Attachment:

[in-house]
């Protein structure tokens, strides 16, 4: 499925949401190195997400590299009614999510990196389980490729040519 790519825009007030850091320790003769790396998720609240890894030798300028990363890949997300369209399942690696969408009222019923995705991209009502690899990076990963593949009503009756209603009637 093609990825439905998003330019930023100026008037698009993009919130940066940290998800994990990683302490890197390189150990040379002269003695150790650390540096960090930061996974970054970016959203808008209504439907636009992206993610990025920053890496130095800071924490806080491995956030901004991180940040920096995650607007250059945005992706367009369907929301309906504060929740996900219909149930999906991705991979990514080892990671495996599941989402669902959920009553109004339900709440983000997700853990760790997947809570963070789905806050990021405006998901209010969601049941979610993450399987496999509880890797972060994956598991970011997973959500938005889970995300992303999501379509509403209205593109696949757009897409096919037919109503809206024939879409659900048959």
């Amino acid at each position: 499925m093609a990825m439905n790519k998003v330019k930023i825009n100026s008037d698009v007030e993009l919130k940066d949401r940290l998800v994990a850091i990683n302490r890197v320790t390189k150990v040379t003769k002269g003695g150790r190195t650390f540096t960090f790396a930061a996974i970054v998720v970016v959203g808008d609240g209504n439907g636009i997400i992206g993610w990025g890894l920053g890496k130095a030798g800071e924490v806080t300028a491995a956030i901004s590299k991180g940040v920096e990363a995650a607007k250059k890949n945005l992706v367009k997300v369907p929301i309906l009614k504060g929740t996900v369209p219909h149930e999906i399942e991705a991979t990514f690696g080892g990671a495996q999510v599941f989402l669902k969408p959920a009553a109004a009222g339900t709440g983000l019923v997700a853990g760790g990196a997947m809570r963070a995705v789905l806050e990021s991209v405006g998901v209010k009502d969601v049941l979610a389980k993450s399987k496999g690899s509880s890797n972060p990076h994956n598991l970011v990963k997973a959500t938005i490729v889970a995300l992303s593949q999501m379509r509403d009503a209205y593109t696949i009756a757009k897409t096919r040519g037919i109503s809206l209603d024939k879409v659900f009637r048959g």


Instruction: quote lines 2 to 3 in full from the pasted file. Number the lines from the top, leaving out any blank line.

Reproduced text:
């Protein structure tokens, strides 16, 4: 499925949401190195997400590299009614999510990196389980490729040519 790519825009007030850091320790003769790396998720609240890894030798300028990363890949997300369209399942690696969408009222019923995705991209009502690899990076990963593949009503009756209603009637 093609990825439905998003330019930023100026008037698009993009919130940066940290998800994990990683302490890197390189150990040379002269003695150790650390540096960090930061996974970054970016959203808008209504439907636009992206993610990025920053890496130095800071924490806080491995956030901004991180940040920096995650607007250059945005992706367009369907929301309906504060929740996900219909149930999906991705991979990514080892990671495996599941989402669902959920009553109004339900709440983000997700853990760790997947809570963070789905806050990021405006998901209010969601049941979610993450399987496999509880890797972060994956598991970011997973959500938005889970995300992303999501379509509403209205593109696949757009897409096919037919109503809206024939879409659900048959």
């Amino acid at each position: 499925m093609a990825m439905n790519k998003v330019k930023i825009n100026s008037d698009v007030e993009l919130k940066d949401r940290l998800v994990a850091i990683n302490r890197v320790t390189k150990v040379t003769k002269g003695g150790r190195t650390f540096t960090f790396a930061a996974i970054v998720v970016v959203g808008d609240g209504n439907g636009i997400i992206g993610w990025g890894l920053g890496k130095a030798g800071e924490v806080t300028a491995a956030i901004s590299k991180g940040v920096e990363a995650a607007k250059k890949n945005l992706v367009k997300v369907p929301i309906l009614k504060g929740t996900v369209p219909h149930e999906i399942e991705a991979t990514f690696g080892g990671a495996q999510v599941f989402l669902k969408p959920a009553a109004a009222g339900t709440g983000l019923v997700a853990g760790g990196a997947m809570r963070a995705v789905l806050e990021s991209v405006g998901v209010k009502d969601v049941l979610a389980k993450s399987k496999g690899s509880s890797n972060p990076h994956n598991l970011v990963k997973a959500t938005i490729v889970a995300l992303s593949q999501m379509r509403d009503a209205y593109t696949i009756a757009k897409t096919r040519g037919i109503s809206l209603d024939k879409v659900f009637r048959g």